There is a myth about meditation. A lot of people think that it is something you can do well or do poorly.
I often work with people who are brand new to meditation. Sometimes they say they have “tried it but haven’t done it right” or feel that they “can’t do it.”
But here’s the thing. Meditation is a practice. Even for the seasoned practitioner, there are times when it is challenging to sit and be still with whatever arises.
The key is that there is an underlying dedication to the practice. That and an insistence to return to it time and again…especially when it’s difficult.
But it even goes beyond the dedication to return to our practice. We want to return to a baseline, to the present moment, while we are practicing.
You Can’t Stop Your Thoughts
Because we are all irrevocably human, our mind will continue to generate thought. For a host of reasons, we are conditioned to engage in conversation with our minds.
It’s commonplace as we move about our days to have a running internal dialogue.
So it’s silly to think that when we pause to meditate that our minds will suddenly stop, and our pattern of engaging with our thoughts will automagically cease.
So what’s a meditator to do?
Don’t Take The Bait
Our aim in meditation is to acknowledge the presence of thought without returning the volley. “Oh, thought is present now. Oh, okay.”
However, it’s folly to think that is either easy or that if you do find yourself talking back to your mind that you are meditating “wrong.”
Instead, you practice noticing that you’re caught in that sticky web of thought, and then you choose to let go of the conversation and return your awareness to the present moment.
This is a powerful teaching, not only for relating to and controlling our awareness, but for life.
Meditation Is Training For Life
I eat well and I exercise regularly. I’m proud of this. But that does’t mean I eat well everyday. It does’t mean I exercise everyday. In fact, there may be a span of a few weeks where I’m not taking optimal care of my body.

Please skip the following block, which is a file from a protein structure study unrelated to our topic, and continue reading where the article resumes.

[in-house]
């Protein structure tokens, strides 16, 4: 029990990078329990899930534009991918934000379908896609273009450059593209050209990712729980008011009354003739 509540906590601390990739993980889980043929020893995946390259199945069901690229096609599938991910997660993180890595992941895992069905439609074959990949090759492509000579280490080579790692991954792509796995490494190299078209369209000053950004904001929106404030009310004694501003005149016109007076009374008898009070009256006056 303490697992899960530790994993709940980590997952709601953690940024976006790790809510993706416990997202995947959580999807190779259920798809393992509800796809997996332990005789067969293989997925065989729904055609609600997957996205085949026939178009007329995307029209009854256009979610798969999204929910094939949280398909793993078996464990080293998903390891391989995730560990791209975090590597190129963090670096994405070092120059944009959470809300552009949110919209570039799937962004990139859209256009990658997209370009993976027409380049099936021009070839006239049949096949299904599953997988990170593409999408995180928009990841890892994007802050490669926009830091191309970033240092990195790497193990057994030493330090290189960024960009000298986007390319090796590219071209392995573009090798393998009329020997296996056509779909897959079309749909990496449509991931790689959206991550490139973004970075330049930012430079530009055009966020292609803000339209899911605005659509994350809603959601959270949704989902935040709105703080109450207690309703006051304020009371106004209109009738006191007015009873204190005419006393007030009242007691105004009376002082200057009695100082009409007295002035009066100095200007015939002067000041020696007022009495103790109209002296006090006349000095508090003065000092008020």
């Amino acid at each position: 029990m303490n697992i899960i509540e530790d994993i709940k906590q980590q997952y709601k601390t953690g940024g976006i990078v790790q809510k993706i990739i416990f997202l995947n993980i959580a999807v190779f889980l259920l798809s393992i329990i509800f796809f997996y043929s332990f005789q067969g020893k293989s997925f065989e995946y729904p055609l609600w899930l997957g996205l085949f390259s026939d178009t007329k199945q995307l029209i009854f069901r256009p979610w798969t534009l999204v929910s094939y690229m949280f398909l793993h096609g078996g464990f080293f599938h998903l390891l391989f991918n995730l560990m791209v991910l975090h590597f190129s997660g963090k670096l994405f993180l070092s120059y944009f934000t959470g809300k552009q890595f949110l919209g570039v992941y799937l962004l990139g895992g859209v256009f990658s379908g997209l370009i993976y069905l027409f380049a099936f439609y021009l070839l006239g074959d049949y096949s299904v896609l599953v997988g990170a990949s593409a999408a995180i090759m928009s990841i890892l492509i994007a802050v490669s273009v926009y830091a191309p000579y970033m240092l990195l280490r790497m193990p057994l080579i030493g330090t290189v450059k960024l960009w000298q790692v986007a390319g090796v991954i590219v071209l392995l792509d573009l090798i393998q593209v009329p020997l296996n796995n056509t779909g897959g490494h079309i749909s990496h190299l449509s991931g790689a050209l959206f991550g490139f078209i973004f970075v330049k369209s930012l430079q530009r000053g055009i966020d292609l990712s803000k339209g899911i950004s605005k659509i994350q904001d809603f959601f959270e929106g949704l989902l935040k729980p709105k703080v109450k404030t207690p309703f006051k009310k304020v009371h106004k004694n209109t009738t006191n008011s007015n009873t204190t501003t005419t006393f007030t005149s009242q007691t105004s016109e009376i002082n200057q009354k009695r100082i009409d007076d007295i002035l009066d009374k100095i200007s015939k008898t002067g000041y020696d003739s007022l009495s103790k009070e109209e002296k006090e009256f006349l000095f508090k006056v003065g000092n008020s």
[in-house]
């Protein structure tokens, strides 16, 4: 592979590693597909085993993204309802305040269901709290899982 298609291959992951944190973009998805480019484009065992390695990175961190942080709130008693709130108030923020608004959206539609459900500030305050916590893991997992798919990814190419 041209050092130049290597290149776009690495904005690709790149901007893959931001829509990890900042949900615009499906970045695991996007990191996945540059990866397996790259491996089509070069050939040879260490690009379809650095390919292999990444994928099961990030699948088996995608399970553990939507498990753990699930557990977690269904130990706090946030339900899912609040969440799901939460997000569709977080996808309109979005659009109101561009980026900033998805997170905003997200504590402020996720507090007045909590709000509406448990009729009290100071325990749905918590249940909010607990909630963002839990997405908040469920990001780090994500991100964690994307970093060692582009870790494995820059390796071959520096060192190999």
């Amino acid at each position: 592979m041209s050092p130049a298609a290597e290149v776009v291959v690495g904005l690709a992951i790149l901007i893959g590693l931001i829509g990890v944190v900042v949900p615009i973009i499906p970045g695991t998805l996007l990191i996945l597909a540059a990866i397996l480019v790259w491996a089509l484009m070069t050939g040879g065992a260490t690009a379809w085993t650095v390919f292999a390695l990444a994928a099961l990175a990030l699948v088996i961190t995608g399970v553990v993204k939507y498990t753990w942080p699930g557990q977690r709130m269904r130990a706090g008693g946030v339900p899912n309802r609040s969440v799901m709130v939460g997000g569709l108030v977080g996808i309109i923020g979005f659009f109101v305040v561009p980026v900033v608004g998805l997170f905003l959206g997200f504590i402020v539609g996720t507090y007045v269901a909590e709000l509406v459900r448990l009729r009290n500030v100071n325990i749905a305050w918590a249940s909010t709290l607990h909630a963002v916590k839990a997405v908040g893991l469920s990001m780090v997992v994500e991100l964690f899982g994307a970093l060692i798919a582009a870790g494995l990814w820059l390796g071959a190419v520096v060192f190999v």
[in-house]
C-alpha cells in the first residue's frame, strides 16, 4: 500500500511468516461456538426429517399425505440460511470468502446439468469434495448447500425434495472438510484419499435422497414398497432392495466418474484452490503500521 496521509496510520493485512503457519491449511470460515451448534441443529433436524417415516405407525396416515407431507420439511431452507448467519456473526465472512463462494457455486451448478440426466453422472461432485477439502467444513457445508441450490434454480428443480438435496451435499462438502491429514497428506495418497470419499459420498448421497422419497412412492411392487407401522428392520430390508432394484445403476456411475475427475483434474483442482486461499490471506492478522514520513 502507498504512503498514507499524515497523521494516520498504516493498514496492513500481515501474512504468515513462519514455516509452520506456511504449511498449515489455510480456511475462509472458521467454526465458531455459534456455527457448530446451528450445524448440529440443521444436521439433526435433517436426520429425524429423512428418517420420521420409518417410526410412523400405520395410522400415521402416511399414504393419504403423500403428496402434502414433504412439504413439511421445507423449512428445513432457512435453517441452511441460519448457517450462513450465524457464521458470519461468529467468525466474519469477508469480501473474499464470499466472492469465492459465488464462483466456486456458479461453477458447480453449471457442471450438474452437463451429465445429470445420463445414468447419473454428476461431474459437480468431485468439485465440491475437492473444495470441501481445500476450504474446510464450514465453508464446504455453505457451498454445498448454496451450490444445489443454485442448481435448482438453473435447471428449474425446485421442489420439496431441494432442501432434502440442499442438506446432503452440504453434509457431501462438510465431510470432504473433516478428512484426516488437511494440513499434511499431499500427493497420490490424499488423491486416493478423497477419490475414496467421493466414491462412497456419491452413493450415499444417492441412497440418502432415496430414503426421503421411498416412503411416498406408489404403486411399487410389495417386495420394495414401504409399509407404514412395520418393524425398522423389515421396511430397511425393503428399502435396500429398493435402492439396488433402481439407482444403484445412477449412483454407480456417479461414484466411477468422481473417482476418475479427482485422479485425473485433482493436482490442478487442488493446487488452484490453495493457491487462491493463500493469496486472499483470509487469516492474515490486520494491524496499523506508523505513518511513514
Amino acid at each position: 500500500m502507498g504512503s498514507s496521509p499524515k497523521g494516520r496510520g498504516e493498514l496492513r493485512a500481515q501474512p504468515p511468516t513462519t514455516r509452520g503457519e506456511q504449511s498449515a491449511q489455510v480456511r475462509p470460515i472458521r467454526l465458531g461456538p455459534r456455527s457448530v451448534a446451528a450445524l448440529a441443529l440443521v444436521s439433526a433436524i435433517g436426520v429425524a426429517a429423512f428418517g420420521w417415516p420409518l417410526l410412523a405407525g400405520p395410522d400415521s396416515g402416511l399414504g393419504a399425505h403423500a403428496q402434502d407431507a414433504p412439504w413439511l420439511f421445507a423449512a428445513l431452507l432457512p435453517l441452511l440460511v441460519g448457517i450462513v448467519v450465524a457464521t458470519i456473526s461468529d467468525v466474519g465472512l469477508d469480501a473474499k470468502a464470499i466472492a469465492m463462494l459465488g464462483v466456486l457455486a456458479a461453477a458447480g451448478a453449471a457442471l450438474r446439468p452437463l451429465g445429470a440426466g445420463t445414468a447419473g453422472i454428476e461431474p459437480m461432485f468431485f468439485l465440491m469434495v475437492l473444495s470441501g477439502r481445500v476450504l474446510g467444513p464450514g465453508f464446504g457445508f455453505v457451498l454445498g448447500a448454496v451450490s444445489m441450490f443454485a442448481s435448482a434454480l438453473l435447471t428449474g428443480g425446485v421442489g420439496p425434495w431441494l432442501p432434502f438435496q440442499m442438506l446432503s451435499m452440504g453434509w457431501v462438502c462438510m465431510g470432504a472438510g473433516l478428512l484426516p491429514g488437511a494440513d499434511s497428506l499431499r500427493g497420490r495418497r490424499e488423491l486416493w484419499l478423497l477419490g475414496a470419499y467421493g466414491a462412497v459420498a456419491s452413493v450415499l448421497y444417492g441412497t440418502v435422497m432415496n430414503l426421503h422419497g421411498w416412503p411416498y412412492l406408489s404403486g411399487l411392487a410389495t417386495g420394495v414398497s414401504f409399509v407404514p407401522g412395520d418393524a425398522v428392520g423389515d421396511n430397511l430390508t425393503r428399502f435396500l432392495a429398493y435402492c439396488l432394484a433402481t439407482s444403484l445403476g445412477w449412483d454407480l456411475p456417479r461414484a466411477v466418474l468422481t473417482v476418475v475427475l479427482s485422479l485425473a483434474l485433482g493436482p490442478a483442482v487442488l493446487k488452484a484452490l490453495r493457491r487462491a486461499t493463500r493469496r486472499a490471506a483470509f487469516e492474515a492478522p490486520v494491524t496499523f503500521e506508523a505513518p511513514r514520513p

The overarching process is one where I recognize when I’m off-center, let go of the behaviors I’m clinging to, and then return home to that place of health and awareness.
This is the broader theme that meditation practice feeds.
We are imperfect. We are humans. When I’m meditating and I realize I’m off indulging in thought about what I have to do later, or what last night’s dream was about, or how my dog needs a bath, I could beat myself up for thinking (“That’s not what I’m supposed to be doing right now!”).
I’m familiar with that path—the unhealthy negative spiral of self-chastising for not meditating “properly.”
Likewise, when I realize that I haven’t been eating well lately, and I’m feeling the effects from it, I could scold myself for not being a perfect beacon of health.
But that solves nothing. Shaming myself hasn’t ever changed my behavior. It just makes me feel bad.
So instead, just as I let go of thoughts in meditation, I can let go of my poor diet and exercise patterns with ease. And by doing so, I free myself to return back home, back to the place of health.
The Benefits Of Practice
Over time, I’m less likely to get swept away by background noise in meditation. Sure, I still get hooked into thought, but it’s not as frequent.
More importantly, I’m quicker to notice that I’ve strayed from my center, away from the space of just being.
Likewise, over time, it takes me less to recognize I am off in a not super healthy space of food and exercise, so I don’t stray as far.
I don’t expect every meal I eat for the rest of my life to be one of the perfect mix of fruits and locally-grown vegetables, whole grains, organic, grass-fed wild-caught meats, without ever imbibing a hint of sugar, caffeine, or alcohol.
I do expect that the more I set my anchor in the place of health, the more quickly and easily I will recognize when I have strayed from that, and be able to come back to that mooring.
This is true for any pattern of behavior. For some, it will be working hard. For others, it will be putting energy into their relationship, or shopping and spending money, or setting healthy boundaries with family members.
Meditation Means Coming Home
We all are human. We each have our challenges.
The practice of meditation gives us the tools to establish ourselves in the present moment and to notice all sensation without judgment, so that we may return to that place time and again when we notice we have strayed.
We’re free to apply this to our lives in a multitude of ways.
With meditation practice, we ground in a place of physical health, or financial balance, or personal boundary, and then we notice when we have strayed, and then we come gently back to that solid silent homeground.